Support Coordination

Job Preparation—Two Different Journeys

October 15, 2016
Abby enjoys working with kids at a daycare.

October is National Disability Employment Awareness Month and was created to celebrate a diverse workforce when people with all abilities are included. Through individual planning, support coordinators at Boone County Family Resources assist people in identifying and taking part in school- or work-related experiences before high school graduation to help them define what life will look like as an adult. Every person’s journey is different, but having a plan for what life will look like after school is over is an important part of transitioning to adulthood. Abby and Derrick followed two different paths, but both now have jobs in the community that they enjoy.

When Abby was in high school, she wasn’t sure what she wanted to do after graduation. Through encouragement from her BCFR Support Coordinator, she enrolled in the Career Awareness Related Experience Program (C.A.R.E.) through the City of Columbia Parks & Recreation Department. At C.A.R.E., students earn valuable hands-on experience and life skills at a local business, but their wages are paid by C.A.R.E. Abby enjoys being around children, so she was placed with a local daycare provider. “During my time at C.A.R.E., I helped out with the 2-3 year-olds and really fell in love with working with kids,” says Abby. “I was responsible for helping with meals, getting the kids down for naps and general supervising in the classroom.”

After Abby completed her training through C.A.R.E., she was hired as a part-time classroom assistant at the daycare. “In the interview, I told them, ‘I really want to work here’ and they gave me the job. The people at C.A.R.E. were really helpful. They helped me build a resume and practice interviewing.” Now Abby works three days a week at the daycare with the one-year-olds. “They need a lot more attention than the older kids, but they are pretty cute,” says Abby. “I do like being able to visit the older classroom and say ‘hi’ to ‘my kids’ from before.”

Through her experience at C.A.R.E., Abby decided to work toward a career in education. She’s currently taking classes at Moberly Area Community College in addition to working at the daycare. “I would like to go into Special Education,” says Abby. “I want to be a teacher.”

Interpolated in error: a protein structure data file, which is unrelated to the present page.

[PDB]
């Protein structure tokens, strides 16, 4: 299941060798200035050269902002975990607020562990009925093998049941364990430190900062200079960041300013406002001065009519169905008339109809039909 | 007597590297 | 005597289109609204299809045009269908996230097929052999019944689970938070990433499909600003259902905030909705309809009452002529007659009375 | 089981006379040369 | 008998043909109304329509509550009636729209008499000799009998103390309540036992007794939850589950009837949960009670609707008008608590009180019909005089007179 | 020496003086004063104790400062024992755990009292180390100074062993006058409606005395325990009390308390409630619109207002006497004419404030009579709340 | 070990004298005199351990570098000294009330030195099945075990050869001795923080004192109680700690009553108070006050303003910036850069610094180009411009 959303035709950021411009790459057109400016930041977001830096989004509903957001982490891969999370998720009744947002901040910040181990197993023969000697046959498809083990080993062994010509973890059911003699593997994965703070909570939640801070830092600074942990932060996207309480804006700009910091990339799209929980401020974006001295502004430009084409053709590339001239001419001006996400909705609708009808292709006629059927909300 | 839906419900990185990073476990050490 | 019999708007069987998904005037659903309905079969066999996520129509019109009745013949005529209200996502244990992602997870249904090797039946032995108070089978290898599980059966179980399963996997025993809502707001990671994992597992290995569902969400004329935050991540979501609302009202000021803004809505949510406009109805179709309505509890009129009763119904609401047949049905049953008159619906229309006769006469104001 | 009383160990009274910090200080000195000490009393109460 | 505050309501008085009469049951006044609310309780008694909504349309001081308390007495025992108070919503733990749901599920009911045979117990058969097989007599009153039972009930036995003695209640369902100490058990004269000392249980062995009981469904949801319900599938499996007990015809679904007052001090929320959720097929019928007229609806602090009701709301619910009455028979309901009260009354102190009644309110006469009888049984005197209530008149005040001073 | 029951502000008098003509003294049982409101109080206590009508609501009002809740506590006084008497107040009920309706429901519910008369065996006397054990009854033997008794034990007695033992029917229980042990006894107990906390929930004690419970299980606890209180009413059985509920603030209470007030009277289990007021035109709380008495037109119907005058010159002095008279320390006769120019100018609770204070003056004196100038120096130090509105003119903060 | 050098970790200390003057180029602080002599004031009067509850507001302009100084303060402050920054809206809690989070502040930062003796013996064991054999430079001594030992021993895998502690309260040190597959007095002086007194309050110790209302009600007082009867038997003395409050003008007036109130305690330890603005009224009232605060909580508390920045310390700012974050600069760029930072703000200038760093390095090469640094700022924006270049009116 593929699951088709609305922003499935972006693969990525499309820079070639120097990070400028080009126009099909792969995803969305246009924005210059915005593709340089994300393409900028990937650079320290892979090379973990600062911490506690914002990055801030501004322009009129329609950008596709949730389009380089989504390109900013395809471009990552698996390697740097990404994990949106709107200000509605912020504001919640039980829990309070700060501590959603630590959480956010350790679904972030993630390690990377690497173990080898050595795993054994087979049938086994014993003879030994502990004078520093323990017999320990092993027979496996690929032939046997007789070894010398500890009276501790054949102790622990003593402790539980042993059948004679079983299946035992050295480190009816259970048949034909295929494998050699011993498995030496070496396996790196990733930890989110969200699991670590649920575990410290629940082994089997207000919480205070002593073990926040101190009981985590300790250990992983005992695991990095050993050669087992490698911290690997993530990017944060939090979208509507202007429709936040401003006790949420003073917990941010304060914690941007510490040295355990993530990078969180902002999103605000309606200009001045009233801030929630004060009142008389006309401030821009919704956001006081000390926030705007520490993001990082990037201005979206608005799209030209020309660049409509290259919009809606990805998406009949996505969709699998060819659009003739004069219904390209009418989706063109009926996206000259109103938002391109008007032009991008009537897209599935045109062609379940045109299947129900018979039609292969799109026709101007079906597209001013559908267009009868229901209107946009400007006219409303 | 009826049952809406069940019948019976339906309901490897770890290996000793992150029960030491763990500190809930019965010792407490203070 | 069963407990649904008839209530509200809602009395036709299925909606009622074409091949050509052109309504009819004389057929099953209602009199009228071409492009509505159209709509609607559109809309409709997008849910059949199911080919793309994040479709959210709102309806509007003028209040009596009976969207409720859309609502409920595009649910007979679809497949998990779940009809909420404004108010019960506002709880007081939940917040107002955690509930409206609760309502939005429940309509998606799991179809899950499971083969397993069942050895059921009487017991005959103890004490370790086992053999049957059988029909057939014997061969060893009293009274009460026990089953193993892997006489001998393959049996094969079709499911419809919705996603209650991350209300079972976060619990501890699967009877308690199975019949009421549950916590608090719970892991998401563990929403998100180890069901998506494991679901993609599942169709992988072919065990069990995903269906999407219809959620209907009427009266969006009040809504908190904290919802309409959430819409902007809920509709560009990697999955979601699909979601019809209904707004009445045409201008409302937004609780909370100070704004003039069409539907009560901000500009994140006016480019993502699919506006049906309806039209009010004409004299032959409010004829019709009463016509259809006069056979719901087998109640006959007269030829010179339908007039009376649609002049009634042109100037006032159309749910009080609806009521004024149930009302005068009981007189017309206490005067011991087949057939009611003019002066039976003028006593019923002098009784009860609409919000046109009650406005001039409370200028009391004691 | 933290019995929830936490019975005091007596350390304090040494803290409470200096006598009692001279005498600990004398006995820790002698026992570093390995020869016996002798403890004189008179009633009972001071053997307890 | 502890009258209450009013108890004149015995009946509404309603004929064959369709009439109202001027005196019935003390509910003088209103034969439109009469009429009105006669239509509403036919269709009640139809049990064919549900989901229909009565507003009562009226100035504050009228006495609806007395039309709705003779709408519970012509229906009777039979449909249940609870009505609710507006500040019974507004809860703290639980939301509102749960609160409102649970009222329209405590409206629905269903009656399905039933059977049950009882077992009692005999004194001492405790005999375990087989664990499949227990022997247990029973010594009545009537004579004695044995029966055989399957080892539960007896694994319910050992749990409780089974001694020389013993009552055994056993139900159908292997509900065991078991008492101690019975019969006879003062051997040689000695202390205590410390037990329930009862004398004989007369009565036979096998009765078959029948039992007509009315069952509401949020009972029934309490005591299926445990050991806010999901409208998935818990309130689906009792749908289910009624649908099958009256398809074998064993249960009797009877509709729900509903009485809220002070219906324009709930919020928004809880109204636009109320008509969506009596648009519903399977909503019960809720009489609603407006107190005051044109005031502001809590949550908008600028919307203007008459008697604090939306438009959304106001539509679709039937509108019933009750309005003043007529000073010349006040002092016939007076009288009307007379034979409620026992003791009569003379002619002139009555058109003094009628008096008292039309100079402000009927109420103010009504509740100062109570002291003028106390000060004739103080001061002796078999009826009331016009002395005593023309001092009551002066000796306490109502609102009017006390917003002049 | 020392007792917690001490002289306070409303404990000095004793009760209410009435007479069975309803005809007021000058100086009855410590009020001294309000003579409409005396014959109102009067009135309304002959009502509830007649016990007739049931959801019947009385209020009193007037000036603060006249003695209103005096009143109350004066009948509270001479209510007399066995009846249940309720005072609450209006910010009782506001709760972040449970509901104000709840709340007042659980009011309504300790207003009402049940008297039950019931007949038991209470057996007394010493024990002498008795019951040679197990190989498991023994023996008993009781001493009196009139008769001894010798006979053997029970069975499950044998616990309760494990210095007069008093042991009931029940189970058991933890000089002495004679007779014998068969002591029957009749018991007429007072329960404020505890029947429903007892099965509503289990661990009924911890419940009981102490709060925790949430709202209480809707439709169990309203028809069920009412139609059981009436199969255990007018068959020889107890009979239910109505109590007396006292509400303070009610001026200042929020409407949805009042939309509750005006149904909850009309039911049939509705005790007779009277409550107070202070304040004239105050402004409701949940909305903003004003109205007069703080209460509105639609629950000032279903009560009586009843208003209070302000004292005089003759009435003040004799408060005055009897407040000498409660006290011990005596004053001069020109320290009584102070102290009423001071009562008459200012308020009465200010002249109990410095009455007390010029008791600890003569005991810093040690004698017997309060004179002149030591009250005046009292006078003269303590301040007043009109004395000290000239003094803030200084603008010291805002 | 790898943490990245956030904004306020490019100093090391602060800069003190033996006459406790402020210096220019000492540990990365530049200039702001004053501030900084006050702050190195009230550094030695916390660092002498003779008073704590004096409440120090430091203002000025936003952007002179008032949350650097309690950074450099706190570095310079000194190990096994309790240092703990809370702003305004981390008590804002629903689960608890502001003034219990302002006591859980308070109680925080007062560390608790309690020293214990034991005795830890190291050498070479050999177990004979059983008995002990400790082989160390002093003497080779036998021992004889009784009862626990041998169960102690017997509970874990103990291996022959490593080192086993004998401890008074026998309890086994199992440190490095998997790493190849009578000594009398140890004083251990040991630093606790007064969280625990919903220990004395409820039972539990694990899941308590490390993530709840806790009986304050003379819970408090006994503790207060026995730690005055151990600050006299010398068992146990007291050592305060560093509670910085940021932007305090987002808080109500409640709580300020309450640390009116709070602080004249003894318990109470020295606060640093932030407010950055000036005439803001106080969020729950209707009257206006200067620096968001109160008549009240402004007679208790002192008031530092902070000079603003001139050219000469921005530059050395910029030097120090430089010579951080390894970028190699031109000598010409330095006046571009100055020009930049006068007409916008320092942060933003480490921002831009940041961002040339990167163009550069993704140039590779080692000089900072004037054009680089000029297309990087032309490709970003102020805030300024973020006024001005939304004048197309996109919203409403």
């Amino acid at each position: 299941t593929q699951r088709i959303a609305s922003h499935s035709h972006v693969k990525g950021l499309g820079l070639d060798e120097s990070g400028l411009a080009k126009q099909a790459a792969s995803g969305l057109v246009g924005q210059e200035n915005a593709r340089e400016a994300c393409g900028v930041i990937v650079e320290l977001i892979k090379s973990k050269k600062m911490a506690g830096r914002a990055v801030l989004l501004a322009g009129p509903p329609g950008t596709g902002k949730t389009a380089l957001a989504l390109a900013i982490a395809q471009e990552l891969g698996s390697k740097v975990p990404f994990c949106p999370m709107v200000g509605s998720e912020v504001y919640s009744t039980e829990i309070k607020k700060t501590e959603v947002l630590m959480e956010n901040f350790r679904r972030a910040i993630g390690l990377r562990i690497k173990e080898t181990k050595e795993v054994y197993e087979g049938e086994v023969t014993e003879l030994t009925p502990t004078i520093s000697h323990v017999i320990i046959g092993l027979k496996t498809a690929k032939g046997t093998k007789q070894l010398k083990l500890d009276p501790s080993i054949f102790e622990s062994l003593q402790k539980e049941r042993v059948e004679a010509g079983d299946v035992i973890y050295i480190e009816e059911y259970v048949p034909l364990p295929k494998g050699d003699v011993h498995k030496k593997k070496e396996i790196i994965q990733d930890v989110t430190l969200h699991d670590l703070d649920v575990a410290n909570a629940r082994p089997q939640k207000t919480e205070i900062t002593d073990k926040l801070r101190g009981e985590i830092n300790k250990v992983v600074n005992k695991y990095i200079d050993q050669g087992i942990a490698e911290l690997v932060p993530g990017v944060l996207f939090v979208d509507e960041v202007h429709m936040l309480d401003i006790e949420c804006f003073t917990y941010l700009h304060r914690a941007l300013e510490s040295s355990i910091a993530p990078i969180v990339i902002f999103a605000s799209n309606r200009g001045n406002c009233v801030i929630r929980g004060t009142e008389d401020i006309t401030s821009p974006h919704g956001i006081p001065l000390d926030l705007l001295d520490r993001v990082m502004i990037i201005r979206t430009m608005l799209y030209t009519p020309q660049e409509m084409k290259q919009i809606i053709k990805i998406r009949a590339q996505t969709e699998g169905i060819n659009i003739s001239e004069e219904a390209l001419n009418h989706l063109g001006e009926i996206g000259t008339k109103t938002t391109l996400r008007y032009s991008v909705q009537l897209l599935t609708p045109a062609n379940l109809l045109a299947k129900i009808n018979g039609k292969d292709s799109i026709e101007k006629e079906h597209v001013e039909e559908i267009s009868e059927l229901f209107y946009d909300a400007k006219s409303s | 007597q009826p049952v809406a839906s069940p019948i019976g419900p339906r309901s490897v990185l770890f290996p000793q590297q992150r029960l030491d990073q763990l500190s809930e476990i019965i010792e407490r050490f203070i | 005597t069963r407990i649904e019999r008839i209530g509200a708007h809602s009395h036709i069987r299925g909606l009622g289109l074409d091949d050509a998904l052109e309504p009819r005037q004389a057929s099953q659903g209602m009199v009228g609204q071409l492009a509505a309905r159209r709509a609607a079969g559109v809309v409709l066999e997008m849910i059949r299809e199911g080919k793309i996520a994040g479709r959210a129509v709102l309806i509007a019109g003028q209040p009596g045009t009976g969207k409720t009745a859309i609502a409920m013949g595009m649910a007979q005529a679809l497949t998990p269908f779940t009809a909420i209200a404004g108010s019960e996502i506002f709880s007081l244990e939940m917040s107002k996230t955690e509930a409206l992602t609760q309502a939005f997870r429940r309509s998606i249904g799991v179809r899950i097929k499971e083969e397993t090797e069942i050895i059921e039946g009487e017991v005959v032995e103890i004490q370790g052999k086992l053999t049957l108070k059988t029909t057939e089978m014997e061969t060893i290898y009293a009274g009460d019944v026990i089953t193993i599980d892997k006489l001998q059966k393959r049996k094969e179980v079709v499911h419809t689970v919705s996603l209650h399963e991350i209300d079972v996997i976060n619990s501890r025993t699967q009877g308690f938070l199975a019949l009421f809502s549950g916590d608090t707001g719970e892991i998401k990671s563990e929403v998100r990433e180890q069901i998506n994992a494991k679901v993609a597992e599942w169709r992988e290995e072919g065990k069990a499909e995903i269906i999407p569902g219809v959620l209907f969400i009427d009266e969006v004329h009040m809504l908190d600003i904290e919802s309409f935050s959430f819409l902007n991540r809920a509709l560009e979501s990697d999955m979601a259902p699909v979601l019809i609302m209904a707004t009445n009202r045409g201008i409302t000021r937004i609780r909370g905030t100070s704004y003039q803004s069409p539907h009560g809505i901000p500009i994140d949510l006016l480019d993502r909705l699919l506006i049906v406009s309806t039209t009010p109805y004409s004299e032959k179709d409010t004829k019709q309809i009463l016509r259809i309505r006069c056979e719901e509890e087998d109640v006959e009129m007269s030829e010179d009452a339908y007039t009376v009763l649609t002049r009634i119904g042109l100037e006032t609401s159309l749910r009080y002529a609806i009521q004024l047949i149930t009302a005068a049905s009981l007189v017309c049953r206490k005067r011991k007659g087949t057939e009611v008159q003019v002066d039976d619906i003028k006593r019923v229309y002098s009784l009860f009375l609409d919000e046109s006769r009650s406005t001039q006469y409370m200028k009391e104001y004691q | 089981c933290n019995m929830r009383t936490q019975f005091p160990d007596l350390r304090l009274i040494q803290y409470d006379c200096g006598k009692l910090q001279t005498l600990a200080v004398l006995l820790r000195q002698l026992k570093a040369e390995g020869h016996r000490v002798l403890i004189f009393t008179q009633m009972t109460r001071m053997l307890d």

Derrick has a similar story in that he wasn’t sure what he wanted to do after high school. His support coordinator referred him to JobPoint and he began his journey of looking for a job that would best meet his interests and skills. Through a process called “discovery and exploration” with JobPoint, Derrick learned about many different jobs, the kinds of skills needed to do those jobs, and shadowed some employees to see first-hand what the job was like. He decided to further explore working in a kitchen. “I’m a dishwasher at Hy-Vee,” says Derrick. “I’ve been there for more than a year now.”

John, the manager of the rehabilitation program at JobPoint, coached Derrick through his job preparation. “Derrick is a really good fit for working at Hy-Vee. Throughout the whole process, he was very engaged and took feedback very well from me, from his supervisor and his co-workers.”

Derrick says his favorite part of his job is that he gets along with everybody he works with. “Working with JobPoint was great. It took a while to find my job. They helped me get here.”

John says that JobPoint worked with Derrick to create a resume and practice interviewing for jobs. Once he was hired, John coached Derrick on the job to make sure things were going smoothly. Eventually, coaching is phased out and John checks in every few months to make sure things are going well for both Derrick and his employer. “It’s no surprise to me that Derrick is doing so well. He has a real engaging personality and this position gives him many opportunities to connect and get to know co-workers and customers.”

For more information on ways to start planning for the transition to adulthood talk to your BCFR support coordinator about using the Charting the LifeCourse tool to begin the conversation about planning for life or building skills for life after graduation.